I started to summarize some of the information on the impact of poverty on kids but it's too depressing. I'll save it for another time. Research continues to find exactly what we know- children raised in poverty have so many aspects of their lives working against them that they tend to show less achievement in schools.
I know that in the education field we're not suppose to use this as an excuse, and I'm not arguing that we should- but I do think we need to realize what our kiddos are up against so we can help them fight it. Sure, some kids are resilient even in low socio-economic situations, but we want all kids to be resilient. We have the ability to help the non-resilient kids become more resilient.
One study out of Boston called City Connects brought a parent liaison into the schools- someone to be the connection between the teachers and the parents, encouraging the parents to come in, helping the teachers address the children's strengths and needs when talking to the parents, and supporting the parents with their school needs.
From what was presented to us (I haven't read the actual study) the results were astounding. Parents feel less stressed and feel supported in the school. This of course immediately carries over to the attitudes in the home- parents who are less stressed are more likely to take time to play with their children. SO, parents who feel more supported in school are more likely to show an increase in emotional support given to their children, and an increase in cognitive stimulation. (I'm taking this information from the slides presented at the conference and my notes. The studies cited in the slides is: Dearing, 2004, Dearing, 2008, Dunst, 2010)
The study also found that parents who spend time in high-quality schools pick up on good parenting techniques and begin parenting better.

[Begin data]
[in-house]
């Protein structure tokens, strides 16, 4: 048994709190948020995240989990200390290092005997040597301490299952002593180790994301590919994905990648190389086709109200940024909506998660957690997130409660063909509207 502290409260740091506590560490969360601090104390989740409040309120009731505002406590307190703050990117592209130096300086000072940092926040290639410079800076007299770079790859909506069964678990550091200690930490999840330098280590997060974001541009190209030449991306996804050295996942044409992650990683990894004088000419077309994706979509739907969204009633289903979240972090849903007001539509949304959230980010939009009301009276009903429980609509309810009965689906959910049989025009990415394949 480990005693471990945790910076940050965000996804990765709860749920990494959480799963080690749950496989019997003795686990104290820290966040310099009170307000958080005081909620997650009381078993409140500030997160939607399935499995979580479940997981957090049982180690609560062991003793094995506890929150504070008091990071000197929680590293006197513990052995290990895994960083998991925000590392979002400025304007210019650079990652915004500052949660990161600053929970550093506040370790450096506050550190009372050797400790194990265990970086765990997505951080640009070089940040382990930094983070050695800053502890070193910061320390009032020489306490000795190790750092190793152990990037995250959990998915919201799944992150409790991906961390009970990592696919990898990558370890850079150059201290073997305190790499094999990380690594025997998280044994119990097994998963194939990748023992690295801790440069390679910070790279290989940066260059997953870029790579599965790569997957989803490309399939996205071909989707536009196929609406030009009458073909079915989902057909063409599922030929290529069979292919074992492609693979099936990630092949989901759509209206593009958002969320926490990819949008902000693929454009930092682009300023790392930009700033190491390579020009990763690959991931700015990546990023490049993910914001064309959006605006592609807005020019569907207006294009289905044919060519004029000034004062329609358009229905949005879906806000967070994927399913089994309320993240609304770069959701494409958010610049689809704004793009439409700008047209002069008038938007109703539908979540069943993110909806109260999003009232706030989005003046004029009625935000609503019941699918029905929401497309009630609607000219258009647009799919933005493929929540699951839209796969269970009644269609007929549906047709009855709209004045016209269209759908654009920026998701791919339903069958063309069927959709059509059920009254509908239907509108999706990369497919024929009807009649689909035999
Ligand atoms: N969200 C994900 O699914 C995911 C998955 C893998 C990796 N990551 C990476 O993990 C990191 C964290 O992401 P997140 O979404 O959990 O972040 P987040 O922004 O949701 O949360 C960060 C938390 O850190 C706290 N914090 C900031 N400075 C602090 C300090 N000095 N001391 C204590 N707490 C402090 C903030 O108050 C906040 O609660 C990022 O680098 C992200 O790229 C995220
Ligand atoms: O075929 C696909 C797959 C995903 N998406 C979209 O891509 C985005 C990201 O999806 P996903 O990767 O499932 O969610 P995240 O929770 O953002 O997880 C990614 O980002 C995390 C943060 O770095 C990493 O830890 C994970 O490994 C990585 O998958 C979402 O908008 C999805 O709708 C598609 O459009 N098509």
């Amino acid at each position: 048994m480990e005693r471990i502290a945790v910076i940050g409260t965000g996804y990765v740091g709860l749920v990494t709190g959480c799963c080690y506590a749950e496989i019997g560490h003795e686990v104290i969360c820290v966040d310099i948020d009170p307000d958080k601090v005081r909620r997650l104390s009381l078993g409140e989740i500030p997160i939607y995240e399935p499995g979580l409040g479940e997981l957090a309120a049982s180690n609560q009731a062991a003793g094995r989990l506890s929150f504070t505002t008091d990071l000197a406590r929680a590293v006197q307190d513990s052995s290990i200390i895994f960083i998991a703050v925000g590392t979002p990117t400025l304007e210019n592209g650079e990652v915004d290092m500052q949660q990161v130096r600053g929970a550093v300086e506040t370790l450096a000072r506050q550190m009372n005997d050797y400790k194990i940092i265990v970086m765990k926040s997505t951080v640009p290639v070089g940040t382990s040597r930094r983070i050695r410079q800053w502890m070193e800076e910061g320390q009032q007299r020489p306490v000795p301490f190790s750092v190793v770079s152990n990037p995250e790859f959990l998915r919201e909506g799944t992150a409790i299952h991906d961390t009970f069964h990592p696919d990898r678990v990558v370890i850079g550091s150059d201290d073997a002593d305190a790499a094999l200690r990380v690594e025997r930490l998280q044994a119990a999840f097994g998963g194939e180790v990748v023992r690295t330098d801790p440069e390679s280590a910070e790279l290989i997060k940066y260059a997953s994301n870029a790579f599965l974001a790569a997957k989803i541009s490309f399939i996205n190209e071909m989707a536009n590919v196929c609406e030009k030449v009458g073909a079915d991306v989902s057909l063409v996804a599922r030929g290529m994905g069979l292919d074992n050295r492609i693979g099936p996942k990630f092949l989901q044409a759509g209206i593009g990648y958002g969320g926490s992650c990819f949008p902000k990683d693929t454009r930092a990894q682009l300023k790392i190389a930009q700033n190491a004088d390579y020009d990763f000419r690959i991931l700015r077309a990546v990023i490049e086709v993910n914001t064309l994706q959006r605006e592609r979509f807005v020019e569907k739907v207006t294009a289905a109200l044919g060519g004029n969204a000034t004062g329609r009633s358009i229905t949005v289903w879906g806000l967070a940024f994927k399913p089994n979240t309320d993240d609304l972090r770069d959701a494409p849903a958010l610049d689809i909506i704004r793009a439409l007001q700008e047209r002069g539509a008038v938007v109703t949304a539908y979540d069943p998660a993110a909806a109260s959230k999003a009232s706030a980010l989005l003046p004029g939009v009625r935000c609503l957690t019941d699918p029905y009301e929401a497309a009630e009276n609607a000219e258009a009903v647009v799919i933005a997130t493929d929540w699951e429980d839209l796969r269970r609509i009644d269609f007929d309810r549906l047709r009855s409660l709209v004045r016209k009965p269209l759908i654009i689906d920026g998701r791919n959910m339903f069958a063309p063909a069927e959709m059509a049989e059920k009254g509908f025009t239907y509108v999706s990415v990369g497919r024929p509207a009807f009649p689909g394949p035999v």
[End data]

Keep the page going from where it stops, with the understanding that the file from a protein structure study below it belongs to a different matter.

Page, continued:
The study found that schools with a parent liaison had students with higher grades, higher test scores, better work habits and better behavior.
We have something very similar at the think-tank. We have a staffed parent center where parents can come in, use the computers, get help filling out forms, have someone listen to their concerns, help them navigate the school system, and help them connect with teachers. We do programs (I've written about them before) directed at teaching parents about the best way to support their child's learning. This year we're tailoring a series of programs to specially meet the needs of kindergarten parents.
To me, the parent center is one of the most important aspects of our school and it was great to see that a similar program, directly connected with research, is proving that it works.
Beyond the parent center though there are so many ways to bring parents in. I highly recommend checking out the Responsive Classroom book on connecting with parents (I can't remember what it is called right now) as well as Ruby Payne's book on bringing parents into school. Both of these may not be considered research based, but now that we have research that shows connecting with parents works, we know why both these books work so well.